Like leaf yellowing, overwatering and underwatering can both contribute to a lack of bloom production. These plants like moist, well-draining soils. They are native to woodlands that have rich, humus soils. Never allow soil to become soggy for long periods of time. This can cause diseases to grow and spread very quickly.

As we mentioned earlier, these plants love the cooler temperatures that come with spring. If your region is experiencing long periods of warmer temperatures, the plant will stop producing blooms and begin to go dormant. Bloom production might pick up if temperatures become cooler again.

Browning Foliage

Close-up of the flowers of the plant Bleeding hearts illuminated by sunlight on a blurred green background. Heart-shaped small flowers hanging gracefully from a reddish stem. The flowers consist of two bright pink pouched outer petals with strongly curved tips and two white inner petals. A white stamen protrudes from the bottom of the flower.
This plant goes dormant when the temperature rises and is constantly above 75 degrees Fahrenheit.

Bleeding hearts are sensitive to higher temperatures that come with the summer months. They will go dormant once temperatures are constantly above 75 degrees Fahrenheit for over a week. Planting in the shade will help the plants survive longer into the summer.

If it’s early to mid-spring and your plant begins to die, look at the planting location. Is it getting too much sunlight? Too much or too little water? You might have to do some detective work to determine what is causing the plant to turn brown and die.

Bleeding hearts should be at their peak in mid-spring to early summer. If you notice browning foliage in early spring, you will need to assess its surroundings.

Curling Leaves

Close-up of a flowering bleeding heart plant in a sunny garden against a leafy blurred background. Vaguely heart-shaped flowers hang from a thin reddish stem. The flowers have two pink outer petals and a white stamen pointing underneath. The leaves are dark green, lobed, slightly wrinkled, and the edges of some are curled up.
The cause of leaf curl on your plant may be aphids sucking sap from the leaves.

So, you’ve noticed that the leaves of your bleeding heart are starting to curl. Have you noticed tiny, green insects all over the plant? If you notice these symptoms, you are likely dealing with aphids.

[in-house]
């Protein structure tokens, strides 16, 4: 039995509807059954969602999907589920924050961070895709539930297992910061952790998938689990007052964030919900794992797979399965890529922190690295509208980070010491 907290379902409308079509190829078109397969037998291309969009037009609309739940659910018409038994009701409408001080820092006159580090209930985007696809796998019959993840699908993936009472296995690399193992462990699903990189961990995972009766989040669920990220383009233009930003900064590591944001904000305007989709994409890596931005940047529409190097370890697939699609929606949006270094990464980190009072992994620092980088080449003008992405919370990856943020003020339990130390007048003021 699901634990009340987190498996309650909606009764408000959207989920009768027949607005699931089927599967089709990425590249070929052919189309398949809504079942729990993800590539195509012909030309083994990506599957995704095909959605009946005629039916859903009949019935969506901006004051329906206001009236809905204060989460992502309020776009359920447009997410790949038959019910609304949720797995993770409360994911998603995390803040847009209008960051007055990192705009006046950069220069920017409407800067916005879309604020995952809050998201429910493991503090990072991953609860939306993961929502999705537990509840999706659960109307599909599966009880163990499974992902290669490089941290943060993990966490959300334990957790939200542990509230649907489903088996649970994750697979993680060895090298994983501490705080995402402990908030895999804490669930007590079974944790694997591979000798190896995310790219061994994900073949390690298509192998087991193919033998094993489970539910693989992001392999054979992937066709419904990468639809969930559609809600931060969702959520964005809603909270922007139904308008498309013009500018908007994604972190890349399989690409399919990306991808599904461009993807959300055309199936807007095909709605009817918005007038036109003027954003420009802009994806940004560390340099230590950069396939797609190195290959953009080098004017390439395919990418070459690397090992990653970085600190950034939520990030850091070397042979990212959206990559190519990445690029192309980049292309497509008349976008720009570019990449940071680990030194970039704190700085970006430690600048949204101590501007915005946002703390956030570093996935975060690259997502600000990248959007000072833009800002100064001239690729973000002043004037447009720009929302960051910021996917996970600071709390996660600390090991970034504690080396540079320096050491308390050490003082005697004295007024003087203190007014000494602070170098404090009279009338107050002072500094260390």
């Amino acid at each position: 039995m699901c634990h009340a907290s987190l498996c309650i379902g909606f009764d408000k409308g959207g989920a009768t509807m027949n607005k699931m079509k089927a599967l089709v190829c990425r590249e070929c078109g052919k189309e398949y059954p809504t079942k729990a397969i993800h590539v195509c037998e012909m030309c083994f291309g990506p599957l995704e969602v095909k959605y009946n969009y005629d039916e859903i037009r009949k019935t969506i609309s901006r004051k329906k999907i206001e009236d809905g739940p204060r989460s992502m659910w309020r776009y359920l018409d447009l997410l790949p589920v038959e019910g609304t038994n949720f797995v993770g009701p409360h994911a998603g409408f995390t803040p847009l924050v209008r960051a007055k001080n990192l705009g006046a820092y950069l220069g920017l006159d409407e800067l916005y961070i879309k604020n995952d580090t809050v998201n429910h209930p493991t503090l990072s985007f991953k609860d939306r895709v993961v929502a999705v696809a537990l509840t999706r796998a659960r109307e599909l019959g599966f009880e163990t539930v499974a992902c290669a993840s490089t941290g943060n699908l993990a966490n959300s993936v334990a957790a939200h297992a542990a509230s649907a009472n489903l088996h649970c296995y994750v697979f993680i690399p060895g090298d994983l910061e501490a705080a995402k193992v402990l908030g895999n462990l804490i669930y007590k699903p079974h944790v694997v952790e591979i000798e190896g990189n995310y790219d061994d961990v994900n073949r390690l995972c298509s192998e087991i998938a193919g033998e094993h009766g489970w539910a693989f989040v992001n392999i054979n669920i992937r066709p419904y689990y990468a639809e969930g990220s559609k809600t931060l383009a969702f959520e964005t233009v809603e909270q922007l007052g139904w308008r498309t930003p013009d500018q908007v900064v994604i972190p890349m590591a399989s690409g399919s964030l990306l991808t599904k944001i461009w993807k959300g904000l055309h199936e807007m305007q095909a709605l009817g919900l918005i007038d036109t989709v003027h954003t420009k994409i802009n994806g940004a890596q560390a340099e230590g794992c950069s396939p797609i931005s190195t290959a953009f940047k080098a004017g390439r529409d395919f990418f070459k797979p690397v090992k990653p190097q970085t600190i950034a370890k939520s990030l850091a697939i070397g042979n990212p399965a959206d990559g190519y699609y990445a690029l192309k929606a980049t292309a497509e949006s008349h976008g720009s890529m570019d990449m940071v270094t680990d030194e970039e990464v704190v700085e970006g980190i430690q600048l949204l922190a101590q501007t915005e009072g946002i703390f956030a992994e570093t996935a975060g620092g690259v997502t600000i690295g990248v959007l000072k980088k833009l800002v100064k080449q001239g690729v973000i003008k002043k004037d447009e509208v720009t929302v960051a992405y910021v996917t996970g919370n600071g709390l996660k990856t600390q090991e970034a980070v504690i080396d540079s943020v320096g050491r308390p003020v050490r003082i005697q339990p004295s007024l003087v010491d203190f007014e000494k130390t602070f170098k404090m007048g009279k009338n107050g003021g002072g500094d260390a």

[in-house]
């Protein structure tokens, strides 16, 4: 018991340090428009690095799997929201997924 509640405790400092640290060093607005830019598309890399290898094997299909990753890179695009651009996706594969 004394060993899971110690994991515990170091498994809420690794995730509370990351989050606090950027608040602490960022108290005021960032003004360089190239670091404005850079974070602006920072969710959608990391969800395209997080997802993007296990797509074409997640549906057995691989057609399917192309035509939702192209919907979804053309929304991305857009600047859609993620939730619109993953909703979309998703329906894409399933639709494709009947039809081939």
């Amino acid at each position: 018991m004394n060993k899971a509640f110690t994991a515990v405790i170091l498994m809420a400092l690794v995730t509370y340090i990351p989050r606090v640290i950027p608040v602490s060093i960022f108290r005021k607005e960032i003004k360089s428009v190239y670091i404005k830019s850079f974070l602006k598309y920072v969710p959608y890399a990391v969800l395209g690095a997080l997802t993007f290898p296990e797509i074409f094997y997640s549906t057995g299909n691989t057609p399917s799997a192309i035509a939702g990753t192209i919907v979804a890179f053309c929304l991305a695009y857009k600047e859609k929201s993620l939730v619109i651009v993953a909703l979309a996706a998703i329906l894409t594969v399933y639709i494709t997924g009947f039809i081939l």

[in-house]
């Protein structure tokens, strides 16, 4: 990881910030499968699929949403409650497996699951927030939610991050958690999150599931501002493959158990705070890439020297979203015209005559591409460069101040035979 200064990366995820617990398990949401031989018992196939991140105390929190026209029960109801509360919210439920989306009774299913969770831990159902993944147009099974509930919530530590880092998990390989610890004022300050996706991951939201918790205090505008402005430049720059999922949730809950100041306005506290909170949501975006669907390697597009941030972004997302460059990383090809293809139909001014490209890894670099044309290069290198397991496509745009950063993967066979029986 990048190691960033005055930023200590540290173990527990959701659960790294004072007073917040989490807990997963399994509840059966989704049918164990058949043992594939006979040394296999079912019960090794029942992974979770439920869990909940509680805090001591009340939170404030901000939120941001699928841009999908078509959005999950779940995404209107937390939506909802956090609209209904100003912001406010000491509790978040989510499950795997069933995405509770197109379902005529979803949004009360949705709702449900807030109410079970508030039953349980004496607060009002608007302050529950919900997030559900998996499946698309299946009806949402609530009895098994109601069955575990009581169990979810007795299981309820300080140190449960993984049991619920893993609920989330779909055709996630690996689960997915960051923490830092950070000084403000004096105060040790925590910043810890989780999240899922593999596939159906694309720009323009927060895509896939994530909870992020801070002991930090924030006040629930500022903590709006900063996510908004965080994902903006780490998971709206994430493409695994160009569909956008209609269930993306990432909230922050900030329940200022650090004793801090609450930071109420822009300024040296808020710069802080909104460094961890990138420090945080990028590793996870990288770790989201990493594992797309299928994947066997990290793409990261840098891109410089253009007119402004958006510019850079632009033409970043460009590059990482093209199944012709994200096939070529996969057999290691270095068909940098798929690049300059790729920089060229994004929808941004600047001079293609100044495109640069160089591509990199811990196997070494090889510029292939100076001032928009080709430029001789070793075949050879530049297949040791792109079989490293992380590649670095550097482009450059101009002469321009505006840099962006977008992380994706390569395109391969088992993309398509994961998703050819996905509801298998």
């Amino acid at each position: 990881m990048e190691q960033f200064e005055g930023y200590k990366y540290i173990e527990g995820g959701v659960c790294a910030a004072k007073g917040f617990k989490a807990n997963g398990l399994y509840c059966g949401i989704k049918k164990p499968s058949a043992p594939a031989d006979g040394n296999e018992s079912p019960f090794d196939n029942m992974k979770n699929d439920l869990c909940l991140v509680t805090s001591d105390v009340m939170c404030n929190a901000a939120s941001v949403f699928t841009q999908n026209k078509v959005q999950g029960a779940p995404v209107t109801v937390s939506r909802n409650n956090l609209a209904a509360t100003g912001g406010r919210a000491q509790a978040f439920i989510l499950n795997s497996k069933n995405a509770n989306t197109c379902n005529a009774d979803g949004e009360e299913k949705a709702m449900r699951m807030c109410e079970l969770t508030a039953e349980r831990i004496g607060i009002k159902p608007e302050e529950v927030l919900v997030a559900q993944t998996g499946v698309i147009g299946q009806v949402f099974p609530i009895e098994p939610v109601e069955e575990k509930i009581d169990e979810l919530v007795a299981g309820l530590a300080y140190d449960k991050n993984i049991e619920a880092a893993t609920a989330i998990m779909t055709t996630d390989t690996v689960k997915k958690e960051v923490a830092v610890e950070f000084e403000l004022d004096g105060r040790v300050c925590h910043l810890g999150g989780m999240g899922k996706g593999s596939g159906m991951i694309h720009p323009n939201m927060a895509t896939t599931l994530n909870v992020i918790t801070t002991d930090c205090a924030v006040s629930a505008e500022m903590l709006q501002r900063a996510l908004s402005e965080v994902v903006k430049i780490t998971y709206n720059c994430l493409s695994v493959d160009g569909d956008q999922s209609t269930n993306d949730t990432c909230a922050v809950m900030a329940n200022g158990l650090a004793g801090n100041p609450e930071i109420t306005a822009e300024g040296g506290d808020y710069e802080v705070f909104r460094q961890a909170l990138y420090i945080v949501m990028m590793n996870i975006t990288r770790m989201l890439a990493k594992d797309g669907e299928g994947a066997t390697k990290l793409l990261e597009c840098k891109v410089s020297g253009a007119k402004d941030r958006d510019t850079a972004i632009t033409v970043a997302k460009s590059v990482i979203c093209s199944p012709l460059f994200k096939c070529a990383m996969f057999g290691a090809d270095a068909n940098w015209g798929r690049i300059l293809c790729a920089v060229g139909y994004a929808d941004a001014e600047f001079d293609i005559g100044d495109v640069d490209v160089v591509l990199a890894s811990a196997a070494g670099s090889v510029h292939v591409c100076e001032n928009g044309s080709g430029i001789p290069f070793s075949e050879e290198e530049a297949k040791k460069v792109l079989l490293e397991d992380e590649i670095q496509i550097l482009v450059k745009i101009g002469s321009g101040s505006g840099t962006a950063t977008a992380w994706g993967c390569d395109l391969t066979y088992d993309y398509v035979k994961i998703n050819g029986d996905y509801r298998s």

They are a common pest and virtually unavoidable, no matter your location. Aphids will appear as pear-shaped, light green insects about the size of the head on a pin. They feed on the newer growth of the plants and will appear on the underside of the leaves and stem.

They suck the sweet sap from the leaves and will cause the plant to become stunned. The first signs of aphid damage will be the leaves curling in on themselves. If your plant is already stressed by some other factor, aphids will be more abundant.

To help control aphids, start by determining if your plants are stressed. Too much sunlight or too much water can be easily fixed and help control the aphid populations.

You can also purchase an insecticide from your local garden center to help control the aphids. Read and follow all label directions when working with garden chemicals.

Small Bumps on Leaves

Close-up of three scale insects on a light green leaf. The body of the pests is covered with a high-density protective shell, which includes 1-2 skins, as well as secretory wax.
You can get rid of scale insects by removing them manually or by applying an insecticide.

If you’ve noticed bumps on the leaves and stems of your bleeding heart but aren’t sure why they are there, chances are you are dealing with scale. These are tiny insects that create a waxy shell around themselves to protect them while they feed.

The shell may be brown, black, yellow, or white. The scale attacks the leave and causes discoloration on the underside of the leave. If the damage is significant, the leaves will drop, and the plant will be stunted or die.

If the plant isn’t heavily infested, you can remove the scale shells with your fingernail. You may need to consider applying an insecticide labeled for controlling scale if the plant is heavily infested.

Powdery Spots on Leaves